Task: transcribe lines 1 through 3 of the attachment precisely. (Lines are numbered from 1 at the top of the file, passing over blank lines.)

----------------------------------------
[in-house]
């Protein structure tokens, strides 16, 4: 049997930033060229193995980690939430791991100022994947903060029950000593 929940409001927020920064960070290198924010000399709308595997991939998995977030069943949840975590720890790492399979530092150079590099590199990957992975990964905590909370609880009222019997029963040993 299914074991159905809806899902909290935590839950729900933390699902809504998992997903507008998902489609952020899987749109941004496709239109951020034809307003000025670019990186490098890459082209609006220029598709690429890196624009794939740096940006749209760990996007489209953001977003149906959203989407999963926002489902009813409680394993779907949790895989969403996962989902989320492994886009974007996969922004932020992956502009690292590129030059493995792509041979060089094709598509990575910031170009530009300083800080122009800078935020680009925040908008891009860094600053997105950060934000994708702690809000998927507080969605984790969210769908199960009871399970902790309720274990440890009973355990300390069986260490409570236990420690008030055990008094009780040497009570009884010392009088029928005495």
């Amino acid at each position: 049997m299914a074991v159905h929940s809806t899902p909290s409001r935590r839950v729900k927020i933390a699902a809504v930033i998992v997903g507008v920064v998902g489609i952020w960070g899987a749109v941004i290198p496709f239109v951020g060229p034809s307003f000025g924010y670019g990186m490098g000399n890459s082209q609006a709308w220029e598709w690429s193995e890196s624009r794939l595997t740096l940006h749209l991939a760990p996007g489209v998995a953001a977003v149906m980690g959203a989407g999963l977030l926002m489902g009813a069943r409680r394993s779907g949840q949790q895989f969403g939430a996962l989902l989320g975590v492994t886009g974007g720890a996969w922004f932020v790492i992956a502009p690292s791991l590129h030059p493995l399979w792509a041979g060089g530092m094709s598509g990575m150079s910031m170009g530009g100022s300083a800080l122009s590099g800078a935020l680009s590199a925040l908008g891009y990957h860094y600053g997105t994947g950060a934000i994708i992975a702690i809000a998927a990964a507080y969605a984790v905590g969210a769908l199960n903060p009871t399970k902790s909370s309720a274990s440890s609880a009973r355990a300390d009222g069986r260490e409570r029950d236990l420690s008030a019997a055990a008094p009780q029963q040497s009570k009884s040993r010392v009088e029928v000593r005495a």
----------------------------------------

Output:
[in-house]
């Protein structure tokens, strides 16, 4: 049997930033060229193995980690939430791991100022994947903060029950000593 929940409001927020920064960070290198924010000399709308595997991939998995977030069943949840975590720890790492399979530092150079590099590199990957992975990964905590909370609880009222019997029963040993 299914074991159905809806899902909290935590839950729900933390699902809504998992997903507008998902489609952020899987749109941004496709239109951020034809307003000025670019990186490098890459082209609006220029598709690429890196624009794939740096940006749209760990996007489209953001977003149906959203989407999963926002489902009813409680394993779907949790895989969403996962989902989320492994886009974007996969922004932020992956502009690292590129030059493995792509041979060089094709598509990575910031170009530009300083800080122009800078935020680009925040908008891009860094600053997105950060934000994708702690809000998927507080969605984790969210769908199960009871399970902790309720274990440890009973355990300390069986260490409570236990420690008030055990008094009780040497009570009884010392009088029928005495």
């Amino acid at each position: 049997m299914a074991v159905h929940s809806t899902p909290s409001r935590r839950v729900k927020i933390a699902a809504v930033i998992v997903g507008v920064v998902g489609i952020w960070g899987a749109v941004i290198p496709f239109v951020g060229p034809s307003f000025g924010y670019g990186m490098g000399n890459s082209q609006a709308w220029e598709w690429s193995e890196s624009r794939l595997t740096l940006h749209l991939a760990p996007g489209v998995a953001a977003v149906m980690g959203a989407g999963l977030l926002m489902g009813a069943r409680r394993s779907g949840q949790q895989f969403g939430a996962l989902l989320g975590v492994t886009g974007g720890a996969w922004f932020v790492i992956a502009p690292s791991l590129h030059p493995l399979w792509a041979g060089g530092m094709s598509g990575m150079s910031m170009g530009g100022s300083a800080l122009s590099g800078a935020l680009s590199a925040l908008g891009y990957h860094y600053g997105t994947g950060a934000i994708i992975a702690i809000a998927a990964a507080y969605a984790v905590g969210a769908l199960n903060p009871t399970k902790s909370s309720a274990s440890s609880a009973r355990a300390d009222g069986r260490e409570r029950d236990l420690s008030a019997a055990a008094p009780q029963q040497s009570k009884s040993r010392v009088e029928v000593r005495a």